When determining what online community I wanted to join I had to do some self-reflection to determine my strengths and weaknesses for designing an inquiry-based, technologically relevant lesson for my MMP (and for my future students). It didn’t take long for me to realize my biggest weakness is experience! I haven’t taught in high school, I’ve tutored 3 biology students and 2 of them where very bright honors students who were very motivated to learn. I was a TA at Rutgers for a senior pre-med course, but it is not the same as high school. I’m not convinced my experiences will transfer. I have learned a lot of great techniques for designing inquiry lessons for my classes and my job. However, I struggle with what level of difficulty is appropriate, how long a lesson will take, and if it is feasible.
This is why I am joining the thinkfinity community named “All things science.” Aside from the fact that it is science focused and I am planning on being a Biology teacher, it is full of experienced teachers who I hope can help me with some of my weaknesses due to lack of experience. In addition to the experience of its members, the community is active. There have been posts as recent as a few hours ago. Sometimes specialised online communities don;t have many members or the members don’t participate so the discussions are very poor. I clicked though this community and found that this is not the case. Although, on first glance I was a bit disappointed with the suggestions some of the teachers offered to help with particular subjects. It was mostly “here is a place you can get a video of it” while videos are useful there are better ways of using technology in the classroom. Maybe I can share some of what I will learn in this class and what I have learned in previous classes.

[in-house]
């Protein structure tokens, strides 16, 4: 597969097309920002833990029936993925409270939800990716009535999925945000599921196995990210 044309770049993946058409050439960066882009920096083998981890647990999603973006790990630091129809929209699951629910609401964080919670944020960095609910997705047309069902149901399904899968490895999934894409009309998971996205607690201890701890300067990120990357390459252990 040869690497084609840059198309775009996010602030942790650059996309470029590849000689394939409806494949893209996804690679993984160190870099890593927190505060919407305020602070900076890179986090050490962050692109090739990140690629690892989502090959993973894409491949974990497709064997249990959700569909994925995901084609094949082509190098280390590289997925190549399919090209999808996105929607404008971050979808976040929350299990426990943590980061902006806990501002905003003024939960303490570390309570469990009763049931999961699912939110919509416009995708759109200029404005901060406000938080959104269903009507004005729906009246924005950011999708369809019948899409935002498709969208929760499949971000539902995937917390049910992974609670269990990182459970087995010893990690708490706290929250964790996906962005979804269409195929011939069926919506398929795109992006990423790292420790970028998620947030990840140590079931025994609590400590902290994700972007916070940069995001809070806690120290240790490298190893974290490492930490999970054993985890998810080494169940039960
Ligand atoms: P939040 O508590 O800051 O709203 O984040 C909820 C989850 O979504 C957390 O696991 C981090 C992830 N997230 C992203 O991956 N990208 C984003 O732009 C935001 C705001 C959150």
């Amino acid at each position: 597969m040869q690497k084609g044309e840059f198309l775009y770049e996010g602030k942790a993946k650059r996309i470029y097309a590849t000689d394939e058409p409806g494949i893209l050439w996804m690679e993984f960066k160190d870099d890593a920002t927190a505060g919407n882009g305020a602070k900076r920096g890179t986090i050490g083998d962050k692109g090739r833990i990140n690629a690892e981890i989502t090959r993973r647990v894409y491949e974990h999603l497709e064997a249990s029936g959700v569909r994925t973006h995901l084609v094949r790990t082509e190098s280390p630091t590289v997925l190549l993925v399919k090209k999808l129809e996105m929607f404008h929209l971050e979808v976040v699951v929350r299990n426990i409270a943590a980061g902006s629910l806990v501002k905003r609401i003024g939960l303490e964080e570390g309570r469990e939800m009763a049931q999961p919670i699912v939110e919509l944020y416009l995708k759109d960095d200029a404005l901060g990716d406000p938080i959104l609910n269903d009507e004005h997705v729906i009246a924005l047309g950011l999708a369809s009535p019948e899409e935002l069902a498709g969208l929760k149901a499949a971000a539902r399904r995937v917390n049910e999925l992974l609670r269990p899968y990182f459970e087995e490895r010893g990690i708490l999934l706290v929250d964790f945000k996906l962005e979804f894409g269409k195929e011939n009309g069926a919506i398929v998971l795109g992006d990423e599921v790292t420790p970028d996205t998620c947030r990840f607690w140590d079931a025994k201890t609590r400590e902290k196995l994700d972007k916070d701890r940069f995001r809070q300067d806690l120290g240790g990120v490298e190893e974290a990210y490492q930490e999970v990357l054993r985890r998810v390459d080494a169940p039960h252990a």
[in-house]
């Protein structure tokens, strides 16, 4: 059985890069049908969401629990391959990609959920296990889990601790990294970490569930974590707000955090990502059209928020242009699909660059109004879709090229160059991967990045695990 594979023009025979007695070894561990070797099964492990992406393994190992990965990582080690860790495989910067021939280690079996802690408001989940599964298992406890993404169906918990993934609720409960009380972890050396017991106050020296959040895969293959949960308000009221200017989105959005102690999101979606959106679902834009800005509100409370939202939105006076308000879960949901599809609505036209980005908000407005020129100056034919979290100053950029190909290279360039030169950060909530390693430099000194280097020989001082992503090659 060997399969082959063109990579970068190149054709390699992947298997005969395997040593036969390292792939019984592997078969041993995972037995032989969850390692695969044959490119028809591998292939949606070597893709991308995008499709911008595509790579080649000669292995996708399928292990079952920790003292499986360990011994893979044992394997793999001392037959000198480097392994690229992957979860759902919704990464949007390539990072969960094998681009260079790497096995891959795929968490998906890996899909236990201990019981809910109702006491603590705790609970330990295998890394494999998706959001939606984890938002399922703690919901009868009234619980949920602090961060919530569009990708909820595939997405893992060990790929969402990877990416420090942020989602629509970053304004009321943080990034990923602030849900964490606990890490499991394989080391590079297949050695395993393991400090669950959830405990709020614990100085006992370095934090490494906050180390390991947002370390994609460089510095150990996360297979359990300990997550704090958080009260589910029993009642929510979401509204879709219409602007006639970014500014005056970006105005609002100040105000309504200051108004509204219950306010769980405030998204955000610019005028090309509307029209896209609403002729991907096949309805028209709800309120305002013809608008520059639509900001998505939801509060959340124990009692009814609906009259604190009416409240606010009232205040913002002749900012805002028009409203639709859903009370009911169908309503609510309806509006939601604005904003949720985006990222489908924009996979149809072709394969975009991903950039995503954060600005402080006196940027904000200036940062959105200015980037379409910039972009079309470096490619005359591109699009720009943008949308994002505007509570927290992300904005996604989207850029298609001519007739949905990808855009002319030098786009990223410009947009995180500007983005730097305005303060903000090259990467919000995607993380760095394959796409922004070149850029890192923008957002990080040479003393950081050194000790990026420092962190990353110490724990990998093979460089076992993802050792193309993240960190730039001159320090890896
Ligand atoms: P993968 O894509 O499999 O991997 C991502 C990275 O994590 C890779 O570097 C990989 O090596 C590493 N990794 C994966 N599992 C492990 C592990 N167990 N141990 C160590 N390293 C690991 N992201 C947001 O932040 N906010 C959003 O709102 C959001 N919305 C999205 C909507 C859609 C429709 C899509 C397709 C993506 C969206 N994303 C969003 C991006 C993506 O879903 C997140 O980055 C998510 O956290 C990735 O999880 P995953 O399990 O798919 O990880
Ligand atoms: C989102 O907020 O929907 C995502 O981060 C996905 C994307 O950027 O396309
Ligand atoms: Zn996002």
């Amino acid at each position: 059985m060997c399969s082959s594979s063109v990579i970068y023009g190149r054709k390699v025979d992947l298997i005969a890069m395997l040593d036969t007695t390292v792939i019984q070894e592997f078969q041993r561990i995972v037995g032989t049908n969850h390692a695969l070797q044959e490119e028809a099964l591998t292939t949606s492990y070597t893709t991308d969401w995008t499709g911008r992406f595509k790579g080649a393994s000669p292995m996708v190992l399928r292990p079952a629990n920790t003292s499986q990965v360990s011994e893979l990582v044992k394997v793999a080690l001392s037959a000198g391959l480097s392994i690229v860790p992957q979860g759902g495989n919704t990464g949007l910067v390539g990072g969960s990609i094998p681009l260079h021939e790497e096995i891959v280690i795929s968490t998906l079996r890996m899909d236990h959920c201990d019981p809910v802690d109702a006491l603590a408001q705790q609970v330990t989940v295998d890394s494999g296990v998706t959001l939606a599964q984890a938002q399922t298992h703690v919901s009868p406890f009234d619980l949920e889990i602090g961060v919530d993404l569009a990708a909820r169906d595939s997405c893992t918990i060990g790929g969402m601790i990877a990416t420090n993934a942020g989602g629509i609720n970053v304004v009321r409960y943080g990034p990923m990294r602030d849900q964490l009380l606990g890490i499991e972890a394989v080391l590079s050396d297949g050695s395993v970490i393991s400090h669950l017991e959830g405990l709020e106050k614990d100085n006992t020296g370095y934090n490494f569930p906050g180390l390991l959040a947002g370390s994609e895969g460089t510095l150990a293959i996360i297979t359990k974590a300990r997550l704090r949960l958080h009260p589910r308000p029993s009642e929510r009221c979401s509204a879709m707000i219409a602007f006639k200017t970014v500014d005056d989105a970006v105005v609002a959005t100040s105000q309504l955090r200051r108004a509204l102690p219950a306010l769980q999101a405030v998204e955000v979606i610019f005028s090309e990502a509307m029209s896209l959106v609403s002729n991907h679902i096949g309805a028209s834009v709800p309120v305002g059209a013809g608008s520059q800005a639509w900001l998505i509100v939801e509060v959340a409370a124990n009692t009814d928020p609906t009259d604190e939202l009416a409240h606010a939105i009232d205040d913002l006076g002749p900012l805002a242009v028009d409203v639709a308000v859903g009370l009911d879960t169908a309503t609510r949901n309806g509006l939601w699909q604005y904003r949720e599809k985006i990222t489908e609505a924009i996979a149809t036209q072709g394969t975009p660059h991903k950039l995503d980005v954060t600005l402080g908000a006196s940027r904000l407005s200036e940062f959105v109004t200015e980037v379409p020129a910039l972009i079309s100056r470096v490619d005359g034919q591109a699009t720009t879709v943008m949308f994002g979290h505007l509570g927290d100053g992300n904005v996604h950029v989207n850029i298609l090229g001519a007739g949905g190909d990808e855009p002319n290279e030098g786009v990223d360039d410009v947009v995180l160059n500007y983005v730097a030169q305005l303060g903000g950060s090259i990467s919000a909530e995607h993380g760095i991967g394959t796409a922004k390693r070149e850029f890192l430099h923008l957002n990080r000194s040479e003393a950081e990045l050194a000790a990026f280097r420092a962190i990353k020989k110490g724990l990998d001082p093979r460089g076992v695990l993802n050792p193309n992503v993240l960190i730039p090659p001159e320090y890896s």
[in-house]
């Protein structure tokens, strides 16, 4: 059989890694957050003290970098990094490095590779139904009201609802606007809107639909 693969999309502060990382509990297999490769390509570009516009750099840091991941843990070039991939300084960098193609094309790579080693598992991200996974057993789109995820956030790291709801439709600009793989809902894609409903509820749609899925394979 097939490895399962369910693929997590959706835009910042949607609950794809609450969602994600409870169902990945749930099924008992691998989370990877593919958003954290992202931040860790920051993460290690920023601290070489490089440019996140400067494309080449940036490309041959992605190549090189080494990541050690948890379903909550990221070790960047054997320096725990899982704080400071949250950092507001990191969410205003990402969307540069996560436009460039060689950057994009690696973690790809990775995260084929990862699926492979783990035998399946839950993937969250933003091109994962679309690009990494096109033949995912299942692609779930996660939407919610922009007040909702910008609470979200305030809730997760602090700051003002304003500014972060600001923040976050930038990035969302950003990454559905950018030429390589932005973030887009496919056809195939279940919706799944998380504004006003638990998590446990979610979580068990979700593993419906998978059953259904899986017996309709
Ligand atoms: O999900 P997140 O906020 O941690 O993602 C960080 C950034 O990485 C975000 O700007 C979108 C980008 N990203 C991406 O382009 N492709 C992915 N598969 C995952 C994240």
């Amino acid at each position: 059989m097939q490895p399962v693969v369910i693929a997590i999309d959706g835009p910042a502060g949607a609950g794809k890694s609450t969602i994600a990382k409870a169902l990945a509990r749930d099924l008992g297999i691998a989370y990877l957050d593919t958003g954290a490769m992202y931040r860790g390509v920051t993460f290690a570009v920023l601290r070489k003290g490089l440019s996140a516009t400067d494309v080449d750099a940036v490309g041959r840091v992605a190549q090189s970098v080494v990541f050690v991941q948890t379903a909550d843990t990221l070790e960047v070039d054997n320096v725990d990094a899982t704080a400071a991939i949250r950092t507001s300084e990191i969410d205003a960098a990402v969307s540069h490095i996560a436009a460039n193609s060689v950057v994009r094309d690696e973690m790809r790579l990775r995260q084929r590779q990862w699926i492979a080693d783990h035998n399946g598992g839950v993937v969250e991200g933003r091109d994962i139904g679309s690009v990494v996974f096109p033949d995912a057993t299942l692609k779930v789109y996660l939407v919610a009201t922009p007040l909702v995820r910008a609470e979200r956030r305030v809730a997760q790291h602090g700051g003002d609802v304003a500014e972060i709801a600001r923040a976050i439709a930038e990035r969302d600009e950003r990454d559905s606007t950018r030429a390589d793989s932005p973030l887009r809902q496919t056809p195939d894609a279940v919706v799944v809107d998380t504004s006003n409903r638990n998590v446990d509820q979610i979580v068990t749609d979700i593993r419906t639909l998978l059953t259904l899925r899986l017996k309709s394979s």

I’m very excited about my MMP project, especially after reading Walker’s article on skills and participatory culture. I am very inquiry focused and the participatory skills students are learning are inquiry skills! I just learned them as forming questions, developing models, linking evidence to models, evidence evaluation, revising models. The only inquiry skill that isn’t mentioned on page 9 of the article is argumentation, but in the article he suggested they are building that skill as well. Using an online inquiry environment will help students transfer their existing participatory skills to a more formal academic setting and continue to refine those skills. Hopefully this will result it students with strong reasoning skills and a greater appreciation of the nature of science!